Mr Stockwell was active in the defence of himself and other Lloyds Names and in the prosecution of claims by members against Lloyds and Lloyds underwriters. He was on the committee of a number of Lloyds Names Action Groups.

In July 1996 Lloyds made a Reconstruction and Renewal Settlement offer to it's members who were indebted to it for calls. That offer became unconditional as being accepted by more than half of the members on 4 September. In the autumn there appears to have taken place discussion in the Action Groups and the Working Party concerning the reimbursement of committee members of the Working Party in respect of expenses and time spent in the defence of member's interests and, in particular, the expenses of and time spent by, Mr Stockwell. It seems to have been agreed that a fund would be raised by deductions from sums recovered by members as a result of claims against Lloyds and Lloyds underwriters, the proceeds of which had been assigned to the various Action Groups, and by a levy on members, in order to pay, in the case of Mr Stockwell, those expenses and an increased "honorarium" for his time spent in the service of the Working Party. The total amount payable in respect of Mr Stockwell was agreed at £600,000.

Accordingly on 1 October a £20 per head levy was imposed by the Working Party on members of the various Action Groups to contribute to this fund. On 20 November 1996 Lloyds began to make payments to the Action Groups pursuant to the Reconstruction and Renewal Settlement. By December 1996 288.000 had been paid to the Working Party by Action Groups, from funds held by them, in respect of Mr Stockwell's services. On 20 December 41,707.56 became due from Merrett to the Working Party for this purpose and on 18 April 1997 842.44 became similarly due.

In April 1997 the Trustee started an extensive correspondence with the various Action Groups with a view to investigating Mr Stockwell's relationship with them and the Working Party in order to disclose whether there were sums paid to or on behalf of Mr Stockwell recoverable for the benefit of Mr Stockwell's creditors. It is Mr Stockwell's case that by this date the Trustee was aware of his service contract with Bradglade and of Braglade's contract with the Working Party. It is his case that Bradglade was an investment and property company with a business quite apart from the provision of Mr Stockwell's services to third parties, that his employment by Bradglade was properly recorded and accounted for, PAYE was deducted from his salary etc. and VAT was charged to the Working Party and the Action Groups and duly accounted for.

On 13 June there took place a public examination of Mr Stockwell which had been requisitioned by the Private Bank. At the close of the examination on that day application was made that it should be adjourned sine die. The effect of such an adjournment would have been to postpone indefinitely the automatic discharge from bankruptcy which Mr Stockwell would have become entitled to at the conclusion of the period of three years from the making of the bankruptcy order. Since the new regime introduce by the Insolvency Act 1986 the holding of a public examination of a bankrupt is an unusual event. The District Judge presiding over the examination declined to adjourn the examination in that way with the result that on 20 June Mr Stockwell was discharged from his bankruptcy.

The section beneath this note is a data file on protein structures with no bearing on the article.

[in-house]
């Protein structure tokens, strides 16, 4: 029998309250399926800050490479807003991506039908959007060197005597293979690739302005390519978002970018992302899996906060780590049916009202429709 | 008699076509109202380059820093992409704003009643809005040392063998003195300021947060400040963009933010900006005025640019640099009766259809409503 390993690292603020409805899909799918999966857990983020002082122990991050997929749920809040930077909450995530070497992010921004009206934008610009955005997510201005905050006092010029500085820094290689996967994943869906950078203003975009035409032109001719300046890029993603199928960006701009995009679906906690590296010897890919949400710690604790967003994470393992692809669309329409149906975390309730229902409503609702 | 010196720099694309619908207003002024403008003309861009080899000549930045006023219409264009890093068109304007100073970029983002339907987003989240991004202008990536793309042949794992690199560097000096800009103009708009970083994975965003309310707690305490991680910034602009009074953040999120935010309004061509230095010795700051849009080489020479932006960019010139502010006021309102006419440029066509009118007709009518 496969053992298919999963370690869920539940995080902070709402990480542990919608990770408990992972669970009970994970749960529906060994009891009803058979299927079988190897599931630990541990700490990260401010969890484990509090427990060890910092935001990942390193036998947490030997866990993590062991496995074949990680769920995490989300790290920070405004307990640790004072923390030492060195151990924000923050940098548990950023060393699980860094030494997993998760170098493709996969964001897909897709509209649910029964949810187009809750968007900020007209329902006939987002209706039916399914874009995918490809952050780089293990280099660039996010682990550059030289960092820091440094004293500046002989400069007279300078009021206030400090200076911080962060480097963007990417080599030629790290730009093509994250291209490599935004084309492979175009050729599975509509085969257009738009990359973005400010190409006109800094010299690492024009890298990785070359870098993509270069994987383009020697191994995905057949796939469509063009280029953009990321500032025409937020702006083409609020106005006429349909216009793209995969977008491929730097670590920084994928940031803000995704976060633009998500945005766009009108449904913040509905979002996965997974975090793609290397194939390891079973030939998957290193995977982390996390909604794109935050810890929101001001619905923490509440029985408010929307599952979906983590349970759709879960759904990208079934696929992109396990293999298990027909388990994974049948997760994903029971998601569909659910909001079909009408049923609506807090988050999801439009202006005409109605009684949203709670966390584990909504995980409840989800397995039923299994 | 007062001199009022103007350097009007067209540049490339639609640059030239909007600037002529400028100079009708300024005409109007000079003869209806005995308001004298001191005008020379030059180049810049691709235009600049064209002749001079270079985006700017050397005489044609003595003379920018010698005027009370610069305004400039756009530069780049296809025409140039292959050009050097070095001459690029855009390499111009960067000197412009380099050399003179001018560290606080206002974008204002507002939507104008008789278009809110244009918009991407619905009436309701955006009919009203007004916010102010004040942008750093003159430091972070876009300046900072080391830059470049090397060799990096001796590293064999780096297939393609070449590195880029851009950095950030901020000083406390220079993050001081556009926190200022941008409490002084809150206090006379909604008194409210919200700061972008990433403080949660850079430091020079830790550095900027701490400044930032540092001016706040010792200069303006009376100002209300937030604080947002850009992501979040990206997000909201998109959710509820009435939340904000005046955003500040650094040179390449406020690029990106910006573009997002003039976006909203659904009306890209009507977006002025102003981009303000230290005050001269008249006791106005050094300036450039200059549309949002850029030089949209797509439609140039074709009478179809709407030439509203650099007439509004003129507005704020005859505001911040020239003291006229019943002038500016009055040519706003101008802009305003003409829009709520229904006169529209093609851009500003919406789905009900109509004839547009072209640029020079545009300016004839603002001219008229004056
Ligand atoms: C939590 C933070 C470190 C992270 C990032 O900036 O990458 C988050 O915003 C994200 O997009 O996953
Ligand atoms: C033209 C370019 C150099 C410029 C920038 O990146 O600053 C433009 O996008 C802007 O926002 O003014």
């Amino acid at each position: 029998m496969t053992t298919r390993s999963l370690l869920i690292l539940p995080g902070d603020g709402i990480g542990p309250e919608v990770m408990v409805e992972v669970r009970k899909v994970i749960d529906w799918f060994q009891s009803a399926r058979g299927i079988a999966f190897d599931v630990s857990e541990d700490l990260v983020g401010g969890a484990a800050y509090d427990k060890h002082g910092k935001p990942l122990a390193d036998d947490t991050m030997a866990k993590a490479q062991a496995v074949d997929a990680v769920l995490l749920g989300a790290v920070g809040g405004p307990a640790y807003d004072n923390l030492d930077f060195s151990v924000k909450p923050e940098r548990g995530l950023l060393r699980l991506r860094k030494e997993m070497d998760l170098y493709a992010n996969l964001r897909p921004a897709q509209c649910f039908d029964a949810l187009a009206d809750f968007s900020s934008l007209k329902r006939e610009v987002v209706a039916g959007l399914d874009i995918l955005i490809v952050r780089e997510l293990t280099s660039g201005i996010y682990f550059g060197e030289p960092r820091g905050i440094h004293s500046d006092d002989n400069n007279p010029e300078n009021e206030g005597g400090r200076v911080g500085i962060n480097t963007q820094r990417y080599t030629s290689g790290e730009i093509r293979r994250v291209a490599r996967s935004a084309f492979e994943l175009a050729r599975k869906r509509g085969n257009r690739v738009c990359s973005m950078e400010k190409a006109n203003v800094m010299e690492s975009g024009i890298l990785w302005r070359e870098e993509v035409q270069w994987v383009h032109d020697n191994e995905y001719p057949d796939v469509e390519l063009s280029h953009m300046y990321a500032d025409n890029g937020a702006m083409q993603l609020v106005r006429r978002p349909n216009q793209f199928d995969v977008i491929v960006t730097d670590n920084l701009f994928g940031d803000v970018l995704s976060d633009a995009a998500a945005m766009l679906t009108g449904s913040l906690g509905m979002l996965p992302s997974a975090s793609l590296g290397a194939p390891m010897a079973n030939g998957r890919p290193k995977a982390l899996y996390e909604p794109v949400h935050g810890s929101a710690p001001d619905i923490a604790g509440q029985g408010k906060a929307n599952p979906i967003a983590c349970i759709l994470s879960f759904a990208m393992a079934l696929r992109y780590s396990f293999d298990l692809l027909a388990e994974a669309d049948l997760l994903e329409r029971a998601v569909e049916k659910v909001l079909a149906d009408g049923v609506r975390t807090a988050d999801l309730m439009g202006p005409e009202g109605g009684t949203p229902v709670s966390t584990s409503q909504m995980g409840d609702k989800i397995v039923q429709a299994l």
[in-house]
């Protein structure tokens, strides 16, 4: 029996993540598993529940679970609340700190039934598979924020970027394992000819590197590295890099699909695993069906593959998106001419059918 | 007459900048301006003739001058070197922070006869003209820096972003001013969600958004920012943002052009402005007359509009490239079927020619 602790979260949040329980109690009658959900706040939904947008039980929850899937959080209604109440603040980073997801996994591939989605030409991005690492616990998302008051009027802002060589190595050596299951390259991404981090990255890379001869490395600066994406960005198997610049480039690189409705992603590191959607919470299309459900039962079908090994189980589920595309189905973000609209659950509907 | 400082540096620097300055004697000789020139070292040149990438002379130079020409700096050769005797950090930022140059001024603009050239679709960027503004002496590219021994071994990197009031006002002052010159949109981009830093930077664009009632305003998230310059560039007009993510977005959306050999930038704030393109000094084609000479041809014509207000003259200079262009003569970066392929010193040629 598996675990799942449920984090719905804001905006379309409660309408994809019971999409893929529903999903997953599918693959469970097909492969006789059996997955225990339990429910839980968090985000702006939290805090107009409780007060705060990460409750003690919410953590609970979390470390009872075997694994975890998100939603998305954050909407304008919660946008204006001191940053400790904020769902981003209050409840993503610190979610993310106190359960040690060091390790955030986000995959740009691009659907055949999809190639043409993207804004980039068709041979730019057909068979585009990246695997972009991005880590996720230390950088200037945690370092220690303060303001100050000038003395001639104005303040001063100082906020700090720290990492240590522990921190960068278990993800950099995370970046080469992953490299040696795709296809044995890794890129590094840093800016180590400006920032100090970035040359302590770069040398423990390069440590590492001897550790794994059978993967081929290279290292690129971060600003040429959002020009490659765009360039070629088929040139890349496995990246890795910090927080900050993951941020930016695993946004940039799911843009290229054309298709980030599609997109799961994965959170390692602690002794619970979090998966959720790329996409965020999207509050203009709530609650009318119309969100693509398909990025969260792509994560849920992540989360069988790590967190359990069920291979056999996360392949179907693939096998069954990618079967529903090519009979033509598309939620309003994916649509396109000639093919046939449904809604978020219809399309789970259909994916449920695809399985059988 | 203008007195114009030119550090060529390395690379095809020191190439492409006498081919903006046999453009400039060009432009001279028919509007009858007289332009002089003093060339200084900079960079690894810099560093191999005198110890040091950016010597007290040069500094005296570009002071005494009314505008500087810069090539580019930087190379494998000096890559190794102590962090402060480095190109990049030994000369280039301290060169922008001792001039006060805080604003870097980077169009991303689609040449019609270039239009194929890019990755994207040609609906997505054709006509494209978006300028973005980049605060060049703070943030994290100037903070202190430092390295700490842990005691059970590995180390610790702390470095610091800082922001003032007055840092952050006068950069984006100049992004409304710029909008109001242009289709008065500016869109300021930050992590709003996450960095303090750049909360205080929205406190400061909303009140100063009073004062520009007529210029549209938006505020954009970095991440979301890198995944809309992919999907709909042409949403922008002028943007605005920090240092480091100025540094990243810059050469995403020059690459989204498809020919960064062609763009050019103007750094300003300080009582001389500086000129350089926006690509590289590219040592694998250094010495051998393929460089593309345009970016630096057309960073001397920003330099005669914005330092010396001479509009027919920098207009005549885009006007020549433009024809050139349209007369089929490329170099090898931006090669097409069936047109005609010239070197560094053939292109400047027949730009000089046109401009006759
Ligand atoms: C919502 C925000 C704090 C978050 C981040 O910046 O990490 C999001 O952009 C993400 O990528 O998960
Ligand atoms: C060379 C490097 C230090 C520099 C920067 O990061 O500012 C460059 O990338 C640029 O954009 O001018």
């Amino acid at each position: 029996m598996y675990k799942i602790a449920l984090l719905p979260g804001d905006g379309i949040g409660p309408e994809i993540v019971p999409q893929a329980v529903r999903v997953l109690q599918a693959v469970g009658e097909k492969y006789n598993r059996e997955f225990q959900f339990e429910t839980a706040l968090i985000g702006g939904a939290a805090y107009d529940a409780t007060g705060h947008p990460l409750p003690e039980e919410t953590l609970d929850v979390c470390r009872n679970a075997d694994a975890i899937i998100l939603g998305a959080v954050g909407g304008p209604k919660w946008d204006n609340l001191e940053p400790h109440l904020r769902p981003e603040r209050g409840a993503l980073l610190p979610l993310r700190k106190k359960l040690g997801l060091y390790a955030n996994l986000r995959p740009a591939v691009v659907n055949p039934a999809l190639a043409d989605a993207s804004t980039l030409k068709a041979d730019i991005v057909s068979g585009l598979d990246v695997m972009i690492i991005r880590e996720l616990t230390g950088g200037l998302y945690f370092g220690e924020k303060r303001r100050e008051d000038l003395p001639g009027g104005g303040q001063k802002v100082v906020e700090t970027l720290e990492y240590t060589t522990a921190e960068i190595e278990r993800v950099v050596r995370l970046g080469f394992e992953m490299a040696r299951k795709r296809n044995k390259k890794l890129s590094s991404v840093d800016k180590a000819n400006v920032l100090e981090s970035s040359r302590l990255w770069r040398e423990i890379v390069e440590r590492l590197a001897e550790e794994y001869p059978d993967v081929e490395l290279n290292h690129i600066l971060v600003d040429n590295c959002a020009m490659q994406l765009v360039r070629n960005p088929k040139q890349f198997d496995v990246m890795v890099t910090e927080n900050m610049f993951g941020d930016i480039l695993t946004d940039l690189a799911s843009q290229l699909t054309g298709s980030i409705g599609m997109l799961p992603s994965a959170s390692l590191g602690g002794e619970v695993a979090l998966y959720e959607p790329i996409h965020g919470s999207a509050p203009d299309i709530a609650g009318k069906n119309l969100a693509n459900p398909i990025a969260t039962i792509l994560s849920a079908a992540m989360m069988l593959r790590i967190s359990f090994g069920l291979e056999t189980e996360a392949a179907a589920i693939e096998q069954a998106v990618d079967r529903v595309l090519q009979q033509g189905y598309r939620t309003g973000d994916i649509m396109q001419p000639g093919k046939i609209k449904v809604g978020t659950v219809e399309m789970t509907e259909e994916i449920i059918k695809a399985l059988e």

Between July 1994 and June 1997 £368,543.81 was paid by the Working Party to Bradglade and £100,625 was paid by the Working Party to Sarsden Services. On 29 August 1997 £25,000 was paid by DNAG to Mr Stockwell in respect of his services.

On 5 September the first of a series of notices under s.307 was served by the Trustee on Mr Stockwell on this occasion claiming any payments received by Mr Stockwell from Action Groups of which Mr Stockwell was a committee member. A further notice under s.307 was served by the Trustee on Mr Stockwell on 26 November claiming payments by Merrett to the Working Party in respect of Mr Stockwell's services. On 11 November 1997 Merrett paid £42,500 to the Working Party in respect of Mr Stockwell's services. On 8 April 1999 a further s.307 notice was served on Mr Stockwell by the Trustee claiming the £25,000 paid to him by DNAG in August 1997 and also making a general claim for all monies paid by the Working Party to Bradglade in respect of Mr Stockwell's services from the commencement of his bankruptcy. On 19 April £105,000 was paid by the Working Party to Bradglade.

These proceedings were commenced by ordinary application on 29 April 1999 on which date an application without notice was made to Mr Justice Jacob as a result of which he made an order transferring the bankruptcy proceedings from the Banbury County Court to the High Court and various orders pending trial for payment by the respondents of sums of money, for the protection of documents and for the service on the respondents of interrogatories. The Trustee's application came on for hearing before Mr Justice Rimer inter partes on 25 May when evidence from the respondents was before the Court. He discharged Mr Justice Jacob's orders for payment and directed monies paid pursuant to those orders to be held in joint account pending this hearing. He made directions for the filing of further evidence in the Trustee's application, gave leave to the Trustee to amend his application, directed the service by the Trustee of a statement of his case and made orders for the provision of information by the respondents. Mr Justice Rimer also gave leave to Mr Stockwell and Bradglade to apply for summary judgment against the Trustee and directed that any such application be heard, if possible, at the same time as the Trustee's adjourned application for interim relief.